Security, insurance, and hard realities

Here are some notes from Bruce Schneier's talk. Hard, cold realities. Microsoft and its peers don't care about security, he argues, because it's not rational for them to do so. As businesses, they shouldn't, because they're not liable for their practices. Schneier is running out of options, he says, and what he's left with is a two-pronged strategy. One, require businesses to use insurance to manage risk, just like businesses use it to manage all other risks. Two, beef up prosecution of computer crime.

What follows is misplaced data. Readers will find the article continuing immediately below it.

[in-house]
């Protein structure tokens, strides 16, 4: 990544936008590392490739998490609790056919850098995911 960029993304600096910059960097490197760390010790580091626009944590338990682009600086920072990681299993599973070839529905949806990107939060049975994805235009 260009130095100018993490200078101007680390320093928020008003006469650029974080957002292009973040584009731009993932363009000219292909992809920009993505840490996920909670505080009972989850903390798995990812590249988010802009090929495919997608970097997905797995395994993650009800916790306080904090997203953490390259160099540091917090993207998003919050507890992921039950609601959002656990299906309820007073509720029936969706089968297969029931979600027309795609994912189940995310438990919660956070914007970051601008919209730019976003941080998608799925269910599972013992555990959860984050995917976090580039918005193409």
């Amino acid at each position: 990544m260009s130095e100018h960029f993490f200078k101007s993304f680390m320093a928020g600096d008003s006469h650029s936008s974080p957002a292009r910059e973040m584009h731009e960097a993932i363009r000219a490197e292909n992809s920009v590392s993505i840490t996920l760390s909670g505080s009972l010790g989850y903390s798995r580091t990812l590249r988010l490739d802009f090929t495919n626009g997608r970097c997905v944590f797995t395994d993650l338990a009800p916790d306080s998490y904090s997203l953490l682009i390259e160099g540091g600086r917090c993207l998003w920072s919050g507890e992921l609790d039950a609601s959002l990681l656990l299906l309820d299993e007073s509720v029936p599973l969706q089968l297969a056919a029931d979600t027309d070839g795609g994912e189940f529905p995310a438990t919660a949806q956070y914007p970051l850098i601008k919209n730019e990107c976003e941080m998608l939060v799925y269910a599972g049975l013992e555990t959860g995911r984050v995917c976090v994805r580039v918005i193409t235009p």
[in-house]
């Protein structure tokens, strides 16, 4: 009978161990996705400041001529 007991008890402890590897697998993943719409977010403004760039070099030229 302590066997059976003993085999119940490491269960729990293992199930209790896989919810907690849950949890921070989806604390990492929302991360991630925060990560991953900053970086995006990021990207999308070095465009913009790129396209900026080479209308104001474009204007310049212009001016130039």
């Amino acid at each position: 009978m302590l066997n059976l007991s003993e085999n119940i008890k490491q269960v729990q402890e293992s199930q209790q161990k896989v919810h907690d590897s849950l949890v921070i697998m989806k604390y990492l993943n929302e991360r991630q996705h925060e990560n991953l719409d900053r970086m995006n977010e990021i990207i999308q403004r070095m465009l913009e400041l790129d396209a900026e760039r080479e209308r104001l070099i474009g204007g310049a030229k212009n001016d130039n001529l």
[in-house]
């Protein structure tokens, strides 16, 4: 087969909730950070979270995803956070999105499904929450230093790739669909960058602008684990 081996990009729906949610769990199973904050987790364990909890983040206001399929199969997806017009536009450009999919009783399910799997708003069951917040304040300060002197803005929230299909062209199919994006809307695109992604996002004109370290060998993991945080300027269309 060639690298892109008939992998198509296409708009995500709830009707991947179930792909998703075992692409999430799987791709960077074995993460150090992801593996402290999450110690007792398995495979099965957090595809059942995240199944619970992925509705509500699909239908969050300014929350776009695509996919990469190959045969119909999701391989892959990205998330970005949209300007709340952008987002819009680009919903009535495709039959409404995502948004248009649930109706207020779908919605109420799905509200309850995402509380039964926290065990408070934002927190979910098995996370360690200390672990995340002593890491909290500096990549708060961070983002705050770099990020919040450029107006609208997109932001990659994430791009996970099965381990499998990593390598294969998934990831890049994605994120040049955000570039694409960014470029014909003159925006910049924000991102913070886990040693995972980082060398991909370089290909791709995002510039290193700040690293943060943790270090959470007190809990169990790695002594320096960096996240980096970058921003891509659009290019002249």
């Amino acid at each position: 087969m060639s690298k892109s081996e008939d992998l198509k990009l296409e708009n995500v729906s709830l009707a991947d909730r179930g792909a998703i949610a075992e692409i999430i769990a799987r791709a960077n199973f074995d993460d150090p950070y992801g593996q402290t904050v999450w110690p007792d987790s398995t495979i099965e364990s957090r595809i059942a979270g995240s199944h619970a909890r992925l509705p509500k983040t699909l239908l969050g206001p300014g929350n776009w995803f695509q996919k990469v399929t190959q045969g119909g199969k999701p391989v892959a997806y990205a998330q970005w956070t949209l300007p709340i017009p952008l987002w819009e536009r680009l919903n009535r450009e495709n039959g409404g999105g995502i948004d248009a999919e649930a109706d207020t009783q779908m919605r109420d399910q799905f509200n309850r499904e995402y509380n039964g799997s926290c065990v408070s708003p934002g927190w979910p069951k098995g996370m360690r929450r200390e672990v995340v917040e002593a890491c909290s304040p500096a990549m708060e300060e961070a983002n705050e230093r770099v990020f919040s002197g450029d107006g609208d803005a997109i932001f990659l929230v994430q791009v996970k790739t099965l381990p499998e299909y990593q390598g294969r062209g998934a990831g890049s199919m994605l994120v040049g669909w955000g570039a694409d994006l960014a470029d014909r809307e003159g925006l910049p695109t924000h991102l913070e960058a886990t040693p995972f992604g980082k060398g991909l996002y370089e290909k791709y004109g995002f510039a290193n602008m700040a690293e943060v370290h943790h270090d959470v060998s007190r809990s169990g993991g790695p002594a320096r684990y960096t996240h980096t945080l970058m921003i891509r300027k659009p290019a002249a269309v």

I'm sure he is right. If we change the economic incentives governing security practices, like we've done in the case of environmental protection, then there will be change. Otherwise not.

Suddenly a company choosing an operating system gets handed two insurance policies -- here's what it costs if you use Linux, here's the policy for Microsoft. The math gets much more interesting now. Security will improve because the CEO will now care.

This has disturbing implications for small software companies. Is there another way? He doesn't see one.

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